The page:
Project Evaluation for Public-Private Partnerships

By Phillips, Patricia; Scott, Robert et al. | Government Finance Review, June 2004 | Go to article overview

Project Evaluation for Public-Private Partnerships


Phillips, Patricia, Scott, Robert, Leavitt, Nancy, Government Finance Review


Aligning Development with Strategic Goals in Virginia Beach

GFOA's newly formed Committee on Economic Development and Capital Planning is working to identify policies and guidelines for local governments to use in evaluating when and how to invest in economic development projects, including public-private partnerships. The Committee recognizes that many localities are currently investing in economic development projects without necessarily tying these projects into any overall plan. This article presents a case study for investing in economic development, using the City of Virginia Beach as an example of how adopted guidelines can be used by local governments to effectively evaluate development projects.

VIRGINIA BEACH: A CITY INTRANSITION

Virginia Beach is located in the southeastern portion of the Commonwealth of Virginia. The city was established in 1963 through a merger of the resort town of Virginia Beach and Princess Anne County. It is the most populous city in Virginia, with a 2000 U.S. Census population of 425,257 (estimated at 428,200 as of July 1, 2003).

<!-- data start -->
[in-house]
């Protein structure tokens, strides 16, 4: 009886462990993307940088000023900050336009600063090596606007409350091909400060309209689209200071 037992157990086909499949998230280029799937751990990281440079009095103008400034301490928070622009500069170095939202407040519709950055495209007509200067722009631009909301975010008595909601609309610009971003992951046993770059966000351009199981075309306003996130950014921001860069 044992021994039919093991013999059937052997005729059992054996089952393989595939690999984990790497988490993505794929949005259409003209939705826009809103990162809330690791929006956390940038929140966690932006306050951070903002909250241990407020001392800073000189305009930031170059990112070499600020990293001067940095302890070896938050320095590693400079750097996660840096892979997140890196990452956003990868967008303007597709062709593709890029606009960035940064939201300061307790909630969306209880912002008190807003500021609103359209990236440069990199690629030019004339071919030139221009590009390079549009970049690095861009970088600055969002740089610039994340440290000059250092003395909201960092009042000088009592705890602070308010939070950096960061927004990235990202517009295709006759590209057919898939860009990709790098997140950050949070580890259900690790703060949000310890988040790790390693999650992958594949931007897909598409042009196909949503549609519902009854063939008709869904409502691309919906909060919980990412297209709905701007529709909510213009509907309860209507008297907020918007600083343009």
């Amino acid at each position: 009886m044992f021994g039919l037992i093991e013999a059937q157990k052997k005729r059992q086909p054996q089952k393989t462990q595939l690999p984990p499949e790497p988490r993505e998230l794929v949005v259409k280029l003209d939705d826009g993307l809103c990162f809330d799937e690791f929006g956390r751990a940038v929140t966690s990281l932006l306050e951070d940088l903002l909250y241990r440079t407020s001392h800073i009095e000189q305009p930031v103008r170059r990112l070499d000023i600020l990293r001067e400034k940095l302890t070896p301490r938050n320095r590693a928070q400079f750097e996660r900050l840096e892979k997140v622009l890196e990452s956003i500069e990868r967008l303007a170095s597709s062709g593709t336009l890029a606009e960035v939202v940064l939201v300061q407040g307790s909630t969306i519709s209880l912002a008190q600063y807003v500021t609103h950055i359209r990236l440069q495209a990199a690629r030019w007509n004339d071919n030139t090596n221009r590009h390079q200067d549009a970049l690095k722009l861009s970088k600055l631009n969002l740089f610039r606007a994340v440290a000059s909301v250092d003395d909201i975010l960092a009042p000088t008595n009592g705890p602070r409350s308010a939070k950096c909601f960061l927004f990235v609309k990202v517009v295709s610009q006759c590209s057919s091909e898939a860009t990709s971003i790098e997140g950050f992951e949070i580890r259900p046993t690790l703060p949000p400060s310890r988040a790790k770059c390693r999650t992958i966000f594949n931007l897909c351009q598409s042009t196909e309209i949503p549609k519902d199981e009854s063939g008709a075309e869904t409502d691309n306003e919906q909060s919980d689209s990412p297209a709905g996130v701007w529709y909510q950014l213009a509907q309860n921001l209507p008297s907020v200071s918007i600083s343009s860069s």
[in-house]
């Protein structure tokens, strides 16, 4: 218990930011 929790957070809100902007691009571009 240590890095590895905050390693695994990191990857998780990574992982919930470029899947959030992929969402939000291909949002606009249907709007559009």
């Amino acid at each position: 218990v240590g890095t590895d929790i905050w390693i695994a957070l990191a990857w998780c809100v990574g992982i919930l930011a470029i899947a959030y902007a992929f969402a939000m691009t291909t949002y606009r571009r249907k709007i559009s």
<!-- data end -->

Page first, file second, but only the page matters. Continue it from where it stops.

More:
Adjusted for inflation, per capita income in the city was basically flat in the late 1980s and early to mid-1990s. During that period, the city's per capita income gradually lost ground to the state, falling below the average for Virginia municipalities by the year 2000. The slow-growing per capita income was reflected in the modest growth of the city's tax base during the same period. Virginia localities rely primarily on the property tax and cannot add new revenue sources without approval from the state. This approval is not easy to come by, and property tax increases are always very unpopular. As such, the city pays close attention to the growth of its tax base and its ability to support increasing demand for local services.

The City Council was concerned about the direction these statistics seemed to be pointing. The Council envisions Virginia Beach as a "community for a lifetime"-a place where all people in the community can prosper, and graduates of area high schools, colleges, and universities do not have to go elsewhere to find meaningful work. This requires a thriving business environment. As such, the City Council began targeting its economic development efforts toward business retention and expansion and job creation. It soon became evident that the city needed written guidelines to guide its evaluation of an ever-increasing number of economic development projects.